‘Intelligence is what you use when you don’t know what to do.’
(Attributed to Jean Piaget)
Learning is often compromised by competitiveness (Brown & Vaughan, 2009). Bred from the outcome-driven higher education systems we spend so much of our time in, it is measured through examinations assessing the individual effort, while explicit collaboration is uncommon.
Introducing play pedagogy can help overcome these competitive barriers to improve learning and better reflect the nature of working life (Koeners & Francis, 2020). Collaborative learning is vital; for example, in medicine, the hospital would be a very unsafe place if all professionals worked only to benefit themselves. Indeed, the importance of interprofessional teamwork in healthcare has been consistently highlighted. Within education, the benefits of learning from each other are huge, with social, psychological and academic wins.
Add to that the growing demand for creative skills, innovative thinking and complex problem-solving suggested by the World Economic Forum, and we see the need to move beyond simply revisiting existing knowledge and towards the notion of ‘taking an idea for a walk’, all of which adds up to the perfect opportunity to introduce playfulness into any learning environment. By being playful yet focused, without the pressure of a fixed conclusion, we get to think. We can push an idea, combine it, contradict it, relocate it, stretch it and see where all that leads. After all, in the same way that we can learn without thinking, we can also think without learning. In other words, we can just play.
‘In the same way that we can learn without thinking, we can also think without learning. In other words, we can just play.’
Play is increasingly recognised as both a fundamental part of the human experience and a paradigm for improved learning and societal change (Koeners & Francis, 2020). It is increasingly evident that humans are intrinsically driven to create and solve problems and overcome obstacles playfully, while many studies confirm that rewards such as monetary incentives or extra credit are generally detrimental for performance. This is known as the overjustification effect. Play and playfulness promote a state of ‘flow’, described by psychologist Mihaly Csikszentmihalyi as an optimal psychological state where psychic energy is effortlessly focused on clear and achievable goals that provide relevant and immediate feedback to the individual (Csikszentmihalyi, 1997). By promoting a state of flow, play increases intrinsic drive because of a sense of effortlessness in learning. This state of flow is essential to creative thinking and reinforcing motivation.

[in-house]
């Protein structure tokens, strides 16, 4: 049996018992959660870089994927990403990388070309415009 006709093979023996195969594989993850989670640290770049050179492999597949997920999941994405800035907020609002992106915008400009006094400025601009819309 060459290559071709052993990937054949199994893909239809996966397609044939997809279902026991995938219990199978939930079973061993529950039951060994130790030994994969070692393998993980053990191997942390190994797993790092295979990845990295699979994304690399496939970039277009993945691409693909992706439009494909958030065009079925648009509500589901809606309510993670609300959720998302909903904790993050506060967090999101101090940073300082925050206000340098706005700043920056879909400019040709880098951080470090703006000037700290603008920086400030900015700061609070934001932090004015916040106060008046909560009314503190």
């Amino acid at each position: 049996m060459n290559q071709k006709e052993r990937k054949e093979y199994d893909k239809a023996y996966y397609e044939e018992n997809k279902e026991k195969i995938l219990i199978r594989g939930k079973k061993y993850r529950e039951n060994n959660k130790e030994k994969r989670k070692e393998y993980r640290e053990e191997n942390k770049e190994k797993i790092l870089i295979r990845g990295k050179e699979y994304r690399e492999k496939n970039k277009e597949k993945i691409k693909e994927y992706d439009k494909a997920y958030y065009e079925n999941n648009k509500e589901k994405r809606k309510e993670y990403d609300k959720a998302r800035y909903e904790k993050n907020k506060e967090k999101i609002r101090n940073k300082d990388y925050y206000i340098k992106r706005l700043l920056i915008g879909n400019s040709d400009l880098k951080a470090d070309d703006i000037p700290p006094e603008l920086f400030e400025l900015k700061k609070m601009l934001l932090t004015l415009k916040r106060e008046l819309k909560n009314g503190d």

So how can we promote flow and playfulness? One way is to tap into Csikszentmihalyi’s ‘high challenge, low stress’ state through the questions we use. If we consider a question with a set answer to be a dead end, cognitively speaking, then a question without an answer (or with many right answers) means the thinking never ceases. The person answering cannot be wrong (or right) as there is always another way of looking at things. The challenge of striving for resolution is suitably counterbalanced by the stress of not achieving that resolution, all done in a playful manner.
‘Thunks’ – questions of a philosophical nature with multiple possible responses – seem to satisfy the demands of playful learning (Gilbert, 2007). With examples including ‘Is a pregnant woman two people?’ and ‘Is it right to bully a bully?’, ‘Thunks’ grew out of the Philosophy for Children thinking skills approach. They are used in classrooms and other environments around the world to develop thinking and creativity and also have had a reported positive effect on self-esteem. If my thoughts count, I count.
The challenges of the pandemic have reinforced the need for us to be able to navigate the unknown. If an education system focuses solely on the dissemination of what is known, there is a danger that we are, inadvertently perhaps, promoting a message that everything is known, that the answer is always out there somewhere. But life in a complex adaptive system means that this is not true; knowing things will only take us so far.
‘If an education system focuses solely on the dissemination of what is known, there is a danger that we are, inadvertently perhaps, promoting a message that everything is known, that the answer is always out there somewhere.’
Higher education, and society in general, is subject to increasingly stressful and demanding workloads and expectations. When combined with other environmental stressors – and now the pandemic – we are seeing an increase in emotional health issues. Play can help.
The ability and courage to promote playful learning through collaboration and creativity lie in our capacity and willingness to understand better the true nature of motivation, learning and creativity. At a time when we have had to reassess so much of our lives, now is the perfect time to embrace the serious challenge of playful learning.
Brown, S. L., & Vaughan, C. C. (2009). Play: How it shapes the brain, opens the imagination, and invigorates the soul. Avery.
Csikszentmihalyi, M. (1997). Finding flow: The psychology of engagement with everyday life. Basic Books.
Gilbert, I. (2007). The little book of thunks: 260 questions to make your brain go ouch! Crown House Publishing.
Koeners, M. P., & Francis, J. (2020). The physiology of play: Potential relevance for higher education. International Journal of Play, 9(1), 1–17. https://doi.org/10.1080/21594937.2020.1720128